Start your engines! The Achilles Formula Drift series is coming to Melbourne... and we speak to Aussie champ Josh Boettcher about how he fancies his chances
Catch The Fast and the Furious IRL when 22 of the world’s finest drift racers assemble at Calder Park Thunderdome to battle in out in the first of three legs in the Achilles Asian Drift Series 2013. Keep your eyes peeled for Australia’s very own Josh Boettcher alongside other international drift stars including Daigo Saito, Ken Gushi, Robbie Nishida, Frederick Asabo and Tengku Djan.
Josh, when did you realise drifting could be more than just a hobby?
My first drifting experience was in 2004. I found out about a drift practice day that was on at the local track and took my FC RX7 there to give it a go. I was hooked straight away, and went back as often as I could. It wouldn’t have been until 2009 that I started taking it more seriously. I realised it could become more for me than a hobby when I was driving for Tokage Racing Team in their Toyota Soarer and battling it out with the 2008 Australian Champion throughout the season.
What do you think separates your average driver from a regular podium position holder?
Obviously skill is a major factor, but majorly committing to every run you do is very important, particularly towards the pointy end. You really need to step up how hard you push every time you get to the next round if you want to end up on the podium.
Proudest moment on the track so far?
Chasing down Daigo Saito in FD Indonesia 2011 in a borrowed Nissan Cefiro was a pretty proud moment, but taking fifth place last year in the last round of the FD Asia series was great against such big names in the sport. This year I’m really gunning for a podium!
Who are some of your personal racing heroes?
Ayrton Senna is probably my biggest hero, he was a pure racer and amazing to watch. But there are heaps of guys I look up to in all forms of motorsport.
Do you think the home advantage will affect your performance?
I think it will to a degree, being at home with my full team around me will be great. But the track will be a different layout to what anyone else has driven before, so that side of things will be even. I’m sure the local support will push me to give it everything for our awesome country.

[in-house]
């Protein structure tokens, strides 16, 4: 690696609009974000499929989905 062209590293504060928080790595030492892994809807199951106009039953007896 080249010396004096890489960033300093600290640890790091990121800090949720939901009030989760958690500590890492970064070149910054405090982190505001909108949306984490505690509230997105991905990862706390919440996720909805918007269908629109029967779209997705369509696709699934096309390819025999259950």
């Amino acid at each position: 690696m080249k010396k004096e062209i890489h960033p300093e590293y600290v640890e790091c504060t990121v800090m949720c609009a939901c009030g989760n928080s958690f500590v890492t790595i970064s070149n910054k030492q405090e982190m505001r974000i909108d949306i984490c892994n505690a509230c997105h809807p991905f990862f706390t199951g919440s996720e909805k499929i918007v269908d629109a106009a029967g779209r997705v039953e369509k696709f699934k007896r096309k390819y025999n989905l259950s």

Who do you consider to be the toughest competitor at Formula Drift?
It’s hard to go past Mr Daigo Saito, he’s a great driver and has built an incredibly fast car, so he’s the one to beat. But I’m sure Fredric Aasbo in his new 86 will be just as tough.
When you’re not drifting around the track, what are you driving?
I drive a Mazda BT50, nothing too exciting, but it does a great job of towing my drift cars around.
Have you ever had a life-threatening crash?
Not on the track. On the road when I was 19 I had someone pull in front of me. I was able to miss them, which meant I couldn’t miss a cement drain, I had a broken nose and cheekbone. I thought it might make me think twice about motorsport, but not at all, once I was able, I was back to doing what I loved!
What is your favourite city to race in and why?
Singapore is always an exciting place to race, the city is always pumping and we’ve had some great fun there in the past. Also my first FD Asia event was in Singapore.
Favourite driving music?
Taylor Swift. Ha!
How can upcoming Aussies get started in drifting? Hooning around the Coles carpark?
Anything on the street or in a carpark is never a good idea. There are a lot of drift days in my local area in South East Queensland to get started. If you’ve got a car ready to drift, head to the track, if not, there are a few drift schools popping up now that let you learn the basics in a drift car to see if it’s for you. These are the only way to really hone your skills. I started drifting on the track and haven’t really felt the need to drift on the street, it’s just not safe for anyone involved.